October 22, 2008 / 8:43 AM / in 9 years

Russia tells OPEC eyes swing oil producer role

MOSCOW (Reuters) - Russia could become a swing producer to influence global prices, the country’s top energy official said on Wednesday as OPEC’s Secretary General met with a Russian president for the first time.

<p>Russia's President Dmitry Medvedev (R) and Deputy Prime Minister Igor Sechin (L) attend a state council session in Ivanovo, some 300 km (180 miles) east of Moscow, June 20, 2008. REUTERS/Denis Sinyakov</p>

The resurrection of a decade-old idea of a big oil reserve comes as another sign of Russia’s growing ties with OPEC, which has unnerved global consumers already worried by talks between Russia, Iran and Qatar to create an OPEC-style gas group.

“The Ministry of Energy is considering creating an oil production reserve, which would allow it to work more efficiently with prices on the market,” said Russian Deputy Prime Minister Igor Sechin, who oversees the energy sector.

Asked how big the reserve should be, Sechin told reporters: “Enough to reach efficient pricing parameters.”

Russia is the biggest oil producer outside OPEC and the world’s second-largest exporter after Saudi Arabia.

OPEC Secretary General Abdullah al-Badri, who arrived in Moscow on Tuesday for a two-day trip, met with Russian President Dmitry Medvedev to discuss the exchange of market data.

“The reason (for this meeting) is absolutely obvious,” state television channel Vesti 24 showed Medvedev as saying after the two met just outside of Moscow on Wednesday.

“Russia is also a major producer and exporter of oil and is interested in maintaining stable, predictable prices.”

Badri said he liked the reserve idea. “Russian reserves can help global oil shortages ... This idea is good. It is a technical matter. We will have to discuss it,” he said before meeting the Russian president.

The Russian economy grew for 10 straight years on the back of high oil prices.

But as prices have halved in the past months Russia’s budget is at risk as it is balanced at $75 per barrel for 2008 and $95 for next year compared to around $60 for Russian crude now.

Russian companies badly need high prices to refinance their heavy debts and maintain ambitious capital projects.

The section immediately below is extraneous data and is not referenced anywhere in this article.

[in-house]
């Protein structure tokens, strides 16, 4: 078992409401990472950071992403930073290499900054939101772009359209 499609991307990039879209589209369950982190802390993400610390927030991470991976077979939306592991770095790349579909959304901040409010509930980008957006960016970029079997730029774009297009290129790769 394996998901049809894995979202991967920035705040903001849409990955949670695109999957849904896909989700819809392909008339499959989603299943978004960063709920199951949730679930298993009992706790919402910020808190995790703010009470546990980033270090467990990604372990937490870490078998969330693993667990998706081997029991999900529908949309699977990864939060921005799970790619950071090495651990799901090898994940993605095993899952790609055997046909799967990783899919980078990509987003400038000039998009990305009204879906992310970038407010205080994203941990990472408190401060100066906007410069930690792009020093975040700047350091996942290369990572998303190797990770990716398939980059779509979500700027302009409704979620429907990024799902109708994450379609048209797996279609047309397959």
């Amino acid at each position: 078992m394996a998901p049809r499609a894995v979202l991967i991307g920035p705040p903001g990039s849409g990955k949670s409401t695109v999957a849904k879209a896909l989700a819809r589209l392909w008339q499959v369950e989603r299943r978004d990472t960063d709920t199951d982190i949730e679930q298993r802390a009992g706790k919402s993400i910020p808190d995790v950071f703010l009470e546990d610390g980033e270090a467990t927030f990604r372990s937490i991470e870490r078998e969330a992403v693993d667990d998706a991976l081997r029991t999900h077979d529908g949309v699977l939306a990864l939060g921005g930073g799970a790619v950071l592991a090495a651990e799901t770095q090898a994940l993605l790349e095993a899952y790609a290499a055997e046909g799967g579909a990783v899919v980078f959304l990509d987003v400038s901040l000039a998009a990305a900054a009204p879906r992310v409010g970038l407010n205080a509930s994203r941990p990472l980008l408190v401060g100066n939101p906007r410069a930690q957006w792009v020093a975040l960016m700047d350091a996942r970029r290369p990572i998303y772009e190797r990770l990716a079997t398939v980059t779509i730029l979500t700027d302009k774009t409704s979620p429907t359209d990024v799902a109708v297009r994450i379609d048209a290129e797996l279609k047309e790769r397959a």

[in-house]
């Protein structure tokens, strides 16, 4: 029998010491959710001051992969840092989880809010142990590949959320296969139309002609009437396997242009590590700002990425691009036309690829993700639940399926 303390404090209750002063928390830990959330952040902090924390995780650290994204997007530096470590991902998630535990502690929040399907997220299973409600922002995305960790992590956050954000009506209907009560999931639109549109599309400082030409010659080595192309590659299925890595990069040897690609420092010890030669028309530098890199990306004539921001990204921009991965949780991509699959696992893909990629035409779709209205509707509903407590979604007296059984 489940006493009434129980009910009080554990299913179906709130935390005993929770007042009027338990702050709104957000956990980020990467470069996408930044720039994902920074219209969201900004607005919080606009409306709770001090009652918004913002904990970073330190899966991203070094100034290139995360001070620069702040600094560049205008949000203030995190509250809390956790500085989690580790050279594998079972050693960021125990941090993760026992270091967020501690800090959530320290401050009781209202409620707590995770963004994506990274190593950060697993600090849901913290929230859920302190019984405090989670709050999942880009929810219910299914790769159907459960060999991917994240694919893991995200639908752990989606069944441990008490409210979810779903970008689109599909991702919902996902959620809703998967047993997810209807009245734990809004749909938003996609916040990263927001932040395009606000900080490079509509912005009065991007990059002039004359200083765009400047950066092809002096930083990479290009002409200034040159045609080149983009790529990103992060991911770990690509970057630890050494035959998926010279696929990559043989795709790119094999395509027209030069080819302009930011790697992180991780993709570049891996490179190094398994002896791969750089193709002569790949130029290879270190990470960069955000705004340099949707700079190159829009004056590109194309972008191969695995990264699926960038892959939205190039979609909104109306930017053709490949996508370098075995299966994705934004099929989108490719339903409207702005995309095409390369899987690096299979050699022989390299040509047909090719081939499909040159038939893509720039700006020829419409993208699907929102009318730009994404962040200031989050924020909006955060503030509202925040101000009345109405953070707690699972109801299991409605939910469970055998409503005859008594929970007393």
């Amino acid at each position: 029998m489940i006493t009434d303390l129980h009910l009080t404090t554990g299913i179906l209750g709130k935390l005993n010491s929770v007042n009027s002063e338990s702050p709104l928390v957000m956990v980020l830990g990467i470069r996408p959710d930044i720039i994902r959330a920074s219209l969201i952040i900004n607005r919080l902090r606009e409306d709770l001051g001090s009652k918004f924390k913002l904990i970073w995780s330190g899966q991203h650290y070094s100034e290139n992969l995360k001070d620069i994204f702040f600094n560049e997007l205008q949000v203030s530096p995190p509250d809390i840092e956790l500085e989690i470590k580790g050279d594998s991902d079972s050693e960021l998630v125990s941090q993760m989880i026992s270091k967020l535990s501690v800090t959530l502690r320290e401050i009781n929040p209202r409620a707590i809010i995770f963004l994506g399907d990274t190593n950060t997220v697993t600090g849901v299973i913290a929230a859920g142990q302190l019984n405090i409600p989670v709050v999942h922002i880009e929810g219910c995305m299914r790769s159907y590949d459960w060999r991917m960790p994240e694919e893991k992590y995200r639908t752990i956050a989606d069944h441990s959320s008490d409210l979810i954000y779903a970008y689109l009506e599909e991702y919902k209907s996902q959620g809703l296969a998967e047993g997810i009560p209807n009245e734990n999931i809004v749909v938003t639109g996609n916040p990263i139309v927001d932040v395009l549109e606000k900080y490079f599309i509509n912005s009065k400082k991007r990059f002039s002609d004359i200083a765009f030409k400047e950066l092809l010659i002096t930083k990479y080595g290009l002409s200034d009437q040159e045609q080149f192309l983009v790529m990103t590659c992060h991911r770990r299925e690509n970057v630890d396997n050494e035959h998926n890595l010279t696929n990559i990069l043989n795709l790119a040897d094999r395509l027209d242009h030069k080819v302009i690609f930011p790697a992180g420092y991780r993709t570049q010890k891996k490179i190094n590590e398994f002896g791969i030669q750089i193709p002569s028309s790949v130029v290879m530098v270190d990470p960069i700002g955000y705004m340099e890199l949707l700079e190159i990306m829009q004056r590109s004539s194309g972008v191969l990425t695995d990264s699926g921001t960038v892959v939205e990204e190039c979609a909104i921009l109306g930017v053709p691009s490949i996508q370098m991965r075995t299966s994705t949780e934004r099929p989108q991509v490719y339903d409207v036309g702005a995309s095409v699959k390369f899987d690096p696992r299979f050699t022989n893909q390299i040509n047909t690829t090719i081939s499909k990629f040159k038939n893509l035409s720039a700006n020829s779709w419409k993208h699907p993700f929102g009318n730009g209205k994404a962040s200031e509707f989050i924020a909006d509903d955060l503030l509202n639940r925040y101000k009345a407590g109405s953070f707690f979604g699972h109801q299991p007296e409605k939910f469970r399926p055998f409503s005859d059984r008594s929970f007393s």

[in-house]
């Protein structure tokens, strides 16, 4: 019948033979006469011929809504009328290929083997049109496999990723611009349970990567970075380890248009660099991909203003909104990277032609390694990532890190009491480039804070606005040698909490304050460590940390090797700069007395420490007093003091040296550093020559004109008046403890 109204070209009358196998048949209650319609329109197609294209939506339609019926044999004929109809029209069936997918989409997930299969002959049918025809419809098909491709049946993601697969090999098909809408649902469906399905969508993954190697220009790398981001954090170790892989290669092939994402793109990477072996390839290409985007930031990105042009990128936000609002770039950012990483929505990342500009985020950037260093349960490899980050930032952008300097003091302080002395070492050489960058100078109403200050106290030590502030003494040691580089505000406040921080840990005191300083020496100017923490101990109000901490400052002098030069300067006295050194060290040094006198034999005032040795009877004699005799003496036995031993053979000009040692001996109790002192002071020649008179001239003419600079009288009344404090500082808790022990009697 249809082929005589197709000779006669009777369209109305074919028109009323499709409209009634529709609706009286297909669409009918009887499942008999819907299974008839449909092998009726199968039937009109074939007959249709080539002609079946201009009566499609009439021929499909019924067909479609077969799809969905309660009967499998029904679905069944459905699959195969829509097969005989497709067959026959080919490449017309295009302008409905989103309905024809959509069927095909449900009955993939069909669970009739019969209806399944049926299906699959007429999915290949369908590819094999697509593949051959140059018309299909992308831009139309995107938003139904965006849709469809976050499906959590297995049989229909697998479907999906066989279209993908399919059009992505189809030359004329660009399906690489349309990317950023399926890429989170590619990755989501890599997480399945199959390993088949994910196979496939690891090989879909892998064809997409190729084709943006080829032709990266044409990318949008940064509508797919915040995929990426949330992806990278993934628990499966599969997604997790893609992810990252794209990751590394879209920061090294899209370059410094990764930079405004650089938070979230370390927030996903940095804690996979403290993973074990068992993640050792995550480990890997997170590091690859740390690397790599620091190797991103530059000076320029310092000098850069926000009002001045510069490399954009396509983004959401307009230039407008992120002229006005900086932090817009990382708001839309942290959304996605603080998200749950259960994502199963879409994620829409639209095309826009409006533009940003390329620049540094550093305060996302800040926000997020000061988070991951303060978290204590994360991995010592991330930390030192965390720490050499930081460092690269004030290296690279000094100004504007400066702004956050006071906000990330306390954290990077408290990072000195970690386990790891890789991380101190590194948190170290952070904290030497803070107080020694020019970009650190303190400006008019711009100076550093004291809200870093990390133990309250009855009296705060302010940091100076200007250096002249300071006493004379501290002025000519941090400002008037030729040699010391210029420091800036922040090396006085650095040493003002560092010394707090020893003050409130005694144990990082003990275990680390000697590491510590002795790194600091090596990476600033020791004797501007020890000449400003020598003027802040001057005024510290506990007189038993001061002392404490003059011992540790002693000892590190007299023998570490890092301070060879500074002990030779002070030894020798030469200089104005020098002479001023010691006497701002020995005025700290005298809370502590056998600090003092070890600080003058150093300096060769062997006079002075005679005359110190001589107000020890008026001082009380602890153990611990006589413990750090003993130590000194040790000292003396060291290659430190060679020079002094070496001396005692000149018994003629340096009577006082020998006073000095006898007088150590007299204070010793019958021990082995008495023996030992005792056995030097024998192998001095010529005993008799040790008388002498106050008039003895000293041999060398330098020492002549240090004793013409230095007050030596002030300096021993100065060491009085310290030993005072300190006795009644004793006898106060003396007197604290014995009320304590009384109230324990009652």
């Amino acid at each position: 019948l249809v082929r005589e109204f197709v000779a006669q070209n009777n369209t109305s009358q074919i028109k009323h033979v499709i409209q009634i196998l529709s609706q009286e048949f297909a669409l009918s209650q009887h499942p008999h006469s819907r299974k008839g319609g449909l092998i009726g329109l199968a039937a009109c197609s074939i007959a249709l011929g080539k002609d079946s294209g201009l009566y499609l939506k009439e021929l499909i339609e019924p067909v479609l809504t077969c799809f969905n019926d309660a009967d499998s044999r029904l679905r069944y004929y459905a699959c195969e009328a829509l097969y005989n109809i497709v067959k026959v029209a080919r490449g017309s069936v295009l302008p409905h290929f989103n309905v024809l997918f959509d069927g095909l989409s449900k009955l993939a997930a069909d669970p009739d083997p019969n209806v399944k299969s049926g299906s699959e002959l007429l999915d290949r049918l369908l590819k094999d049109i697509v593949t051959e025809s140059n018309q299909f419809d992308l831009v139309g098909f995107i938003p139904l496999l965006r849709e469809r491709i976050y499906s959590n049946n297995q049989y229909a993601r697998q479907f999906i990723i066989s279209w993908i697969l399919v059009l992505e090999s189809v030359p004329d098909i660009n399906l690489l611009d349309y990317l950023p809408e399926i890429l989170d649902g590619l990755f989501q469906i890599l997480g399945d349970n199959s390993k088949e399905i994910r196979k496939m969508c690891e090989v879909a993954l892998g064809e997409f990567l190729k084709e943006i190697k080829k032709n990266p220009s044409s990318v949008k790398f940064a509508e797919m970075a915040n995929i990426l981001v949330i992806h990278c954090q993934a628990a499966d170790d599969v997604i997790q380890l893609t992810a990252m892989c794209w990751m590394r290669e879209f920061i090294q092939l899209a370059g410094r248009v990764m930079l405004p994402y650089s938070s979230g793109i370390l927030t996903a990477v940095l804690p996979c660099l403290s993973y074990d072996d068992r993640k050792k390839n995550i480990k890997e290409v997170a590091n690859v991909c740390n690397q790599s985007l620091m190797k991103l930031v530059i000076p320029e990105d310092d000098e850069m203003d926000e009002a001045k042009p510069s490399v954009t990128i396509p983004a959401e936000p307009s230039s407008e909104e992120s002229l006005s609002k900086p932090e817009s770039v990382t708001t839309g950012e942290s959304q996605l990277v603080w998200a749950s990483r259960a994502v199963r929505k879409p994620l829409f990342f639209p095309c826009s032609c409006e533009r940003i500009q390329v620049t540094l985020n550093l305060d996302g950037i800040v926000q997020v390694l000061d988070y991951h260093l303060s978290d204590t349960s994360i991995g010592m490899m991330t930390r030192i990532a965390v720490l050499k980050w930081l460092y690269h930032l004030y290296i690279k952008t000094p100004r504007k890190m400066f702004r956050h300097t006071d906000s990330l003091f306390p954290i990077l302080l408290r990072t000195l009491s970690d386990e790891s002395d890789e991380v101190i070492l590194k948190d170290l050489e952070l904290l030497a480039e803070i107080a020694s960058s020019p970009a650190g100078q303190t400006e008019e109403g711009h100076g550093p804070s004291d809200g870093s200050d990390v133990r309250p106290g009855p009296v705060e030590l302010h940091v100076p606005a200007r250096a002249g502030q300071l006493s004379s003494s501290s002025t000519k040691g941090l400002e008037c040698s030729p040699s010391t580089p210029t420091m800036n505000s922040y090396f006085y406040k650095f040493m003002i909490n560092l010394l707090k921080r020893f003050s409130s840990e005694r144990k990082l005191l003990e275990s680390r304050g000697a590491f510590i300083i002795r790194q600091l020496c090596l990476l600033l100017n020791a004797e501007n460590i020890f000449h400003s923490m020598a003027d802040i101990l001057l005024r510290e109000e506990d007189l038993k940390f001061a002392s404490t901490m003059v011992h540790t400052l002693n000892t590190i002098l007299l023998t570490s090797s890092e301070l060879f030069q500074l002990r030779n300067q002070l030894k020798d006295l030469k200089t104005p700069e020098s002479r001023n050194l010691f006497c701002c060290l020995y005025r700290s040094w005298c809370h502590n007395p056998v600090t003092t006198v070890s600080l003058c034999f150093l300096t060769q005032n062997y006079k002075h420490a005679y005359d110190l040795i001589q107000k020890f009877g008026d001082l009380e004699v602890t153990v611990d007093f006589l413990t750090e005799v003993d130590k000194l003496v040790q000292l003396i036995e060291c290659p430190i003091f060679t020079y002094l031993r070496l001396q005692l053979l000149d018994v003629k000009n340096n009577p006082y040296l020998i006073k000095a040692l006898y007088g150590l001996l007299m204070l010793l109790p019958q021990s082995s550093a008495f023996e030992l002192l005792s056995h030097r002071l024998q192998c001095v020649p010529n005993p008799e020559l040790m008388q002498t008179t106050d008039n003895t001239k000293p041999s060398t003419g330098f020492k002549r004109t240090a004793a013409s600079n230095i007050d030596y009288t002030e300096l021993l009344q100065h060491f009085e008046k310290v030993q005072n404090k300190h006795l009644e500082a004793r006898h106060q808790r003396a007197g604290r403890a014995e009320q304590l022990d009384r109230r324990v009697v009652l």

Badri told journalists he was not interested in asking Russia for a cut in production.

Some top OPEC officials have this week called on Russia and other non-member states to join OPEC in cutting production. The organization will hold an extraordinary meeting on Friday and is widely expected to reduce its deliveries to global markets.

Moscow agreed to reduce exports several times earlier this decade in tandem with OPEC, but analysts said the pledge never materialized as private companies raised shipments instead.

Russia has long toyed with the idea of an oil reserve, which could allow it to become a swing producer. But the expensive and logistically difficult plan was never implemented as the government and private companies failed to reach a compromise.

If set up it will differ from emergency reserves created in the 1970s in some big consuming nations, such as the United States, which are used to soothe supply problems rather than influence prices.

The current oil production scheme in Russia does not allow the country to change its flows significantly as any well shut down in Siberia usually leads to its costly repair.

INVESTMENT CONCERNS

The head of the International Energy Agency (IEA), attending the same industry conference as Badri, said he was worried by Russia’s production outlook as the country heads this year for its first annual output decline in a decade.

“We see worrying signs in some producing countries, including Russia, in the ability to invest enough to meet demand,” said Executive Director Nobuo Tanaka of the IEA, adviser to 28 industrialized countries.

Oil production in Russia has been down by around one percent since the start of this year, leading the government to make exploration a top priority for the strategic oil sector.

“We see Russian supply growth slowing, with all projects declining in production over the next decade. Further government incentives would be welcome to increase production,” he said.

Tanaka also said growing demand in robust emerging markets, such as China, could lead to a global squeeze on oil supply.

“In the medium to long term, say by 2013, a supply crunch may happen... If we stop investing now, the problem will be more acute,” he told reporters.

The IEA hoped OPEC would not cut output at Friday meeting, he added. “We want to see more production, we want a cushion.”

Russian oil firms have called on the government to ease taxes and slash export duties in November, one month earlier than planned, because of a steep price decline this month.

Sechin said the idea was being discussed but no decision had yet been taken.

Writing by Dmitry Zhdannikov and Amie Ferris-Rotman; editing by James Jukwey

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